• Make sure employees are educated on what to do when they receive emails from unknown senders with suspicious attachments or links (see Appendix for recommended steps)

Table 1: Components of an effective security program

Ransomware: Defending Against 5 Major Types

By knowing the type of ransomware attack that you are under, the initial response, can significantly limit the damage that’s inflicted.

TWO: PROTECT DATA WITH TECHNOLOGY BEST PRACTICES

With the growing number of threats, coupled with the evolving sophistication of attacks, businesses need to clearly understand the cost tradeoffs of investing in cybersecurity and employee education, against loss of access to critical data and the resulting impact on your business.

Network security is a good first line of defense in guarding against ransomware attacks. And by implementing effective technology best practices, organizations can further protect their data and IT infrastructure. Table 2 outlines key technology strategies to help eliminate the potential for infection by ransomware attacks.

STEPS ACTIONS
Detect and prevent

Employ a multi-faceted security solution

  • Keep systems and software updated with relevant patches
  • Protect against file-based threats (traditional AV), download protection, browser protection, heuristic technologies, firewall and a community sourced file reputation scoring system
Use external cert groups (computer emergency response teams)
  • Often identify a problem before the virus software companies
  • Can make recommendations on immediate steps for manual filtering (software companies may require hours or days to release a patch)
Identify and stop infection

Define a comprehensive prevention policy

  • Includes endpoint and network policies and protection products, such as antivirus, antispyware, and firewall-type products
  • Limits execution of unapproved programs on workstations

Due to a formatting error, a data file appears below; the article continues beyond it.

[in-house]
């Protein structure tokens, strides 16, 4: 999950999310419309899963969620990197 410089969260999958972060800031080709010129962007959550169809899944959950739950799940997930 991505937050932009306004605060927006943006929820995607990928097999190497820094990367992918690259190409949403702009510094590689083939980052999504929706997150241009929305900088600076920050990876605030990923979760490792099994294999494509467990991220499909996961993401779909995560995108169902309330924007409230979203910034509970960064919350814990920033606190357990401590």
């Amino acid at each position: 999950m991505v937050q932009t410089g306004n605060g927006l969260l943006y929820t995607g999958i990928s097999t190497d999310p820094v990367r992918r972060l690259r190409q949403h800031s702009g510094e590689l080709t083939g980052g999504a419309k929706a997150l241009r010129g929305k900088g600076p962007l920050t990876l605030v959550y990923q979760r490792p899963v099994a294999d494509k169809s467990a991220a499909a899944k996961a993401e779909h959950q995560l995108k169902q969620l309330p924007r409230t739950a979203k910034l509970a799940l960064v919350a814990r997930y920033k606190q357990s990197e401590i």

• Limits the write capabilities of end users so that, even if they download and run a ransomware application, it is unable to encrypt files beyond the user's specific files
  • Include electronic records, physical media, and the availability of critical systems, services, or devices
Keep a "Gold" image of systems and configurations
  • A fundamental element of data management policies
  • Easily clone infected system with master
Maintain a comprehensive backup strategy
  • Backup are the fastest way to regain access to your critical files
  • Take volume level snapshots more often (every 15 minutes) and store them for a longer period of time.
  • Remove the impacted system from the network to remove the threat.
  • Restore any impacted files from a known-good backup
Monitor effectiveness

Prepare for the evolving threat landscape

  • Proactively evaluate the effectiveness of risk-based information security strategy, the security controls applied, and the proper implementation of security technologies
  • Apply corrective actions, remediation, and lessons learned
Educate users
  • Make sure employees are educated on what to do when they receive emails from unknown senders with suspicious attachments or links (see Appendix for recommended steps)

Table 2: Technology best practices

Services to Protect You Even More